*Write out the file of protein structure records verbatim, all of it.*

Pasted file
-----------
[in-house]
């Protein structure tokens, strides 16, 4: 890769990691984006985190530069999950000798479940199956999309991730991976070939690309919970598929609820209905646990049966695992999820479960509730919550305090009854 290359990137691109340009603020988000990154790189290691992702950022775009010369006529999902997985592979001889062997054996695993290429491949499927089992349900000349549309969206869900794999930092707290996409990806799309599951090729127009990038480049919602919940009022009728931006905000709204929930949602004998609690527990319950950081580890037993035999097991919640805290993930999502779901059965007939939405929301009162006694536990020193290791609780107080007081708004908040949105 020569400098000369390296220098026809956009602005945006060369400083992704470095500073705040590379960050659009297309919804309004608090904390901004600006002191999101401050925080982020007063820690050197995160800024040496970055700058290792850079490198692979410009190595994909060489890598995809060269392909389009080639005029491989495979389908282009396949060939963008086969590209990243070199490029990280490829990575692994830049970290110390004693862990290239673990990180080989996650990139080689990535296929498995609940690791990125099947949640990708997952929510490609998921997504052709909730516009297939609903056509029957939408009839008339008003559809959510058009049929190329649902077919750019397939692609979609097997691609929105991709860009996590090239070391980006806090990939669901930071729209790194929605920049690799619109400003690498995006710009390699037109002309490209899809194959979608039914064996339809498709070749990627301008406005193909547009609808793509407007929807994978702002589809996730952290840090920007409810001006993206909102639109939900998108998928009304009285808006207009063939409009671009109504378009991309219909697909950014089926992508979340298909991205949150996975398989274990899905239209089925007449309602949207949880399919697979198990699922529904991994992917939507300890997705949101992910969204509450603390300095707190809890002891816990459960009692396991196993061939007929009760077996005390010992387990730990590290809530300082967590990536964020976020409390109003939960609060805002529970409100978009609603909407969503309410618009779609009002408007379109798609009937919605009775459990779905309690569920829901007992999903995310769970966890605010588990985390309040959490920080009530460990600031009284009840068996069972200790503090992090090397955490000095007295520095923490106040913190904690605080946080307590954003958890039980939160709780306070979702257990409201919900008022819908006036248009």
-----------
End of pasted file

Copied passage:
[in-house]
């Protein structure tokens, strides 16, 4: 890769990691984006985190530069999950000798479940199956999309991730991976070939690309919970598929609820209905646990049966695992999820479960509730919550305090009854 290359990137691109340009603020988000990154790189290691992702950022775009010369006529999902997985592979001889062997054996695993290429491949499927089992349900000349549309969206869900794999930092707290996409990806799309599951090729127009990038480049919602919940009022009728931006905000709204929930949602004998609690527990319950950081580890037993035999097991919640805290993930999502779901059965007939939405929301009162006694536990020193290791609780107080007081708004908040949105 020569400098000369390296220098026809956009602005945006060369400083992704470095500073705040590379960050659009297309919804309004608090904390901004600006002191999101401050925080982020007063820690050197995160800024040496970055700058290792850079490198692979410009190595994909060489890598995809060269392909389009080639005029491989495979389908282009396949060939963008086969590209990243070199490029990280490829990575692994830049970290110390004693862990290239673990990180080989996650990139080689990535296929498995609940690791990125099947949640990708997952929510490609998921997504052709909730516009297939609903056509029957939408009839008339008003559809959510058009049929190329649902077919750019397939692609979609097997691609929105991709860009996590090239070391980006806090990939669901930071729209790194929605920049690799619109400003690498995006710009390699037109002309490209899809194959979608039914064996339809498709070749990627301008406005193909547009609808793509407007929807994978702002589809996730952290840090920007409810001006993206909102639109939900998108998928009304009285808006207009063939409009671009109504378009991309219909697909950014089926992508979340298909991205949150996975398989274990899905239209089925007449309602949207949880399919697979198990699922529904991994992917939507300890997705949101992910969204509450603390300095707190809890002891816990459960009692396991196993061939007929009760077996005390010992387990730990590290809530300082967590990536964020976020409390109003939960609060805002529970409100978009609603909407969503309410618009779609009002408007379109798609009937919605009775459990779905309690569920829901007992999903995310769970966890605010588990985390309040959490920080009530460990600031009284009840068996069972200790503090992090090397955490000095007295520095923490106040913190904690605080946080307590954003958890039980939160709780306070979702257990409201919900008022819908006036248009």